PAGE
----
Jeff (Yun-Fat) is a hitman for hire who accidentally blinds night club singer Jennie (Yeh) during his final hit. Consumed by guilt, he befriends the girl and discovers that she needs an expensive cornea transplant to repair her sight. To pay for her operation he undertakes one last job that will take the two of them away from this lifestyle, but Detective Lee (Lee) has other ideas. As Lee gets closer to Jeff he realises that they are not so different after all and a strange friendship is fused between the two sides of the law. Sadly in this world, no amount of repentance can save you and death is always just around the corner.
‘The Killer’ is considered by many to be one of the all time greats within the heroic bloodshed genre, and even on the first viewing it’s easy to see why. Heavily inspired by French film noir, Woo seamlessly blends his extraordinary talent for bloody shoot-outs with characters that contain realistic emotions and personalities. Betrayal, guilt, vengeance and redemption are included in this rip-roaring ride, allowing for a completely original and incredibly exciting outing. The film also oozes style with two incredibly charismatic leading actors putting in top performances and forging a fantastic on-screen chemistry.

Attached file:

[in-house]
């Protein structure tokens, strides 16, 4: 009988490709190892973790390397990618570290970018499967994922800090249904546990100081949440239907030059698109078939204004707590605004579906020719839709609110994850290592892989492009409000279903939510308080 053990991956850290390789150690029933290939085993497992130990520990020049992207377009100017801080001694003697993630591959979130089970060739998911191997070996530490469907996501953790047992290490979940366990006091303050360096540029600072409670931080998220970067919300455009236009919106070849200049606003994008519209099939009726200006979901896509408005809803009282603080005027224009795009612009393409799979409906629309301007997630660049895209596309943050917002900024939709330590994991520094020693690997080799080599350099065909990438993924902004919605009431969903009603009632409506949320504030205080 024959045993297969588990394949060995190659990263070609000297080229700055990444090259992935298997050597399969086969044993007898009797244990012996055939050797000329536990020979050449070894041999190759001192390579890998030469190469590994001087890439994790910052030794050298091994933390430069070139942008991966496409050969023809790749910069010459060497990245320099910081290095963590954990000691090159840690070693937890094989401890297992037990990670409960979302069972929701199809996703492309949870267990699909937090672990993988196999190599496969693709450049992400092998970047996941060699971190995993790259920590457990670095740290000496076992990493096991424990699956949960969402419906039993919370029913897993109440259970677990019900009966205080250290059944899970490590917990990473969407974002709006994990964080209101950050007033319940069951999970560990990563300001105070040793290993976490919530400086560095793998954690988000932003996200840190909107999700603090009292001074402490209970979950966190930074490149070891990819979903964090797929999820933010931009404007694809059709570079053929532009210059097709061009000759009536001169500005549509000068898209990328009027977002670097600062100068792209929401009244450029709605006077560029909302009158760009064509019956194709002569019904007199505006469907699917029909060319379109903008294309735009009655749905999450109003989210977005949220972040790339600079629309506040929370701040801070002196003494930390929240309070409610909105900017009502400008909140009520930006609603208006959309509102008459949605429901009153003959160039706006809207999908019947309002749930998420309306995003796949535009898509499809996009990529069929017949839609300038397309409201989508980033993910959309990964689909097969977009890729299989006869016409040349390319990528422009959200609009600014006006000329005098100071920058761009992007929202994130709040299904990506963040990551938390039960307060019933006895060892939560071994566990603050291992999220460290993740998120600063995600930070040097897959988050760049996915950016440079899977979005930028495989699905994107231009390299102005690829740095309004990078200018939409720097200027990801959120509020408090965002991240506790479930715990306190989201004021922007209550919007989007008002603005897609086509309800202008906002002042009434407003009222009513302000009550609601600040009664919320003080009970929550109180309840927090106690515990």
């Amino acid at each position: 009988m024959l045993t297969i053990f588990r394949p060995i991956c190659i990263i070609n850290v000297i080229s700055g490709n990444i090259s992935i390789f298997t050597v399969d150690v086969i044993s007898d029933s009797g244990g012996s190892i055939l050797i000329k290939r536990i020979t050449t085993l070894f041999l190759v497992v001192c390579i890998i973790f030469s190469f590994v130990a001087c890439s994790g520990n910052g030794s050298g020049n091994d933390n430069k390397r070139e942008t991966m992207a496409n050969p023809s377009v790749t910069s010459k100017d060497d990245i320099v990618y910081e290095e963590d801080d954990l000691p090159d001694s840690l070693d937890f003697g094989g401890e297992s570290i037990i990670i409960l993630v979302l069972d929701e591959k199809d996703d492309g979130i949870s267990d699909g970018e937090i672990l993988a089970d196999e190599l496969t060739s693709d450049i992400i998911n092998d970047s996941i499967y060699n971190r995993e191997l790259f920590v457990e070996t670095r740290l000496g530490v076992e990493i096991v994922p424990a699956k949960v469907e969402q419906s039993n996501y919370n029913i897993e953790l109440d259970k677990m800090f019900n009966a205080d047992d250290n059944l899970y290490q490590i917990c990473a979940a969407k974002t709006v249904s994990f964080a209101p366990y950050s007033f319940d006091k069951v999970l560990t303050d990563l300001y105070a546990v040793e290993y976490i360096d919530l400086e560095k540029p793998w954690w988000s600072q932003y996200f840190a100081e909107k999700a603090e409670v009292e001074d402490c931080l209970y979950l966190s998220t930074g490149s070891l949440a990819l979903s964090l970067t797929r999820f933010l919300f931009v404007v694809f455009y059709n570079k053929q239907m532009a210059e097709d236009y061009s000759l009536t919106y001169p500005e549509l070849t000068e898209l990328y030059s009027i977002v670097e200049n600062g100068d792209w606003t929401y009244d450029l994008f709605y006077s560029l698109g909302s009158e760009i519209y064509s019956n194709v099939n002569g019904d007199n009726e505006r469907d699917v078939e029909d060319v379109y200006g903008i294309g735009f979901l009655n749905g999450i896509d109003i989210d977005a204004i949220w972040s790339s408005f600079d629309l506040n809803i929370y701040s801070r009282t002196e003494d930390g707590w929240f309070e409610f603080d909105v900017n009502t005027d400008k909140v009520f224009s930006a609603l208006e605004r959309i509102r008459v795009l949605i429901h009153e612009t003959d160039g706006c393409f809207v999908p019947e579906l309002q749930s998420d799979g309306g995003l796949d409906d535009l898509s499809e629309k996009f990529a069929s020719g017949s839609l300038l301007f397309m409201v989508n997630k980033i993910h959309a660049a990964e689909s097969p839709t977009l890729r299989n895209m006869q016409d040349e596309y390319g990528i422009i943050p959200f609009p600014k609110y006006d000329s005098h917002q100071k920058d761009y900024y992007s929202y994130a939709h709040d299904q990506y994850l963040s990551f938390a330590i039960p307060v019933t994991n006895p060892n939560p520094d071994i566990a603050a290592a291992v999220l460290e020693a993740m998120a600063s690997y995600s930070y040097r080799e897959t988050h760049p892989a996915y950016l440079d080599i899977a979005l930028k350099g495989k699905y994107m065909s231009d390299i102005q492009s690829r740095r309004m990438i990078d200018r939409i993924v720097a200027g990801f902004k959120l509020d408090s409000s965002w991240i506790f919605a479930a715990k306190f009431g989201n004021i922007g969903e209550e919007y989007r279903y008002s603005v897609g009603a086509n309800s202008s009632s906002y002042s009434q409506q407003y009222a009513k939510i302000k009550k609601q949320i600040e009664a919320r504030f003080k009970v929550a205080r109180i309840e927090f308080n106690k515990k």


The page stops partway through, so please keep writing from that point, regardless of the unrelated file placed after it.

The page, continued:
‘The Killer’ and ‘A Better Tomorrow’ were the original films that first established Woo’s trademark shoot-outs. Somehow, he is able to utilise slow motion to dish up some balletic imagery that makes gunplay look as graceful as an acrobatic kung fu flip. It also helps that our heroes, or anti-heroes in this case, are equipped with the arsenal from hell, and they use everything from dual pistols to sniper rifles to wreak havoc on their enemies.
In my opinion, ‘The Killer’ remains Woo’s (and perhaps Yun-Fat’s) finest hour to date. It’s amazingly stylish with a brilliantly constructed story and some superb shoot-outs. If you call yourself an action movie fan then this one is going to be right up your alley!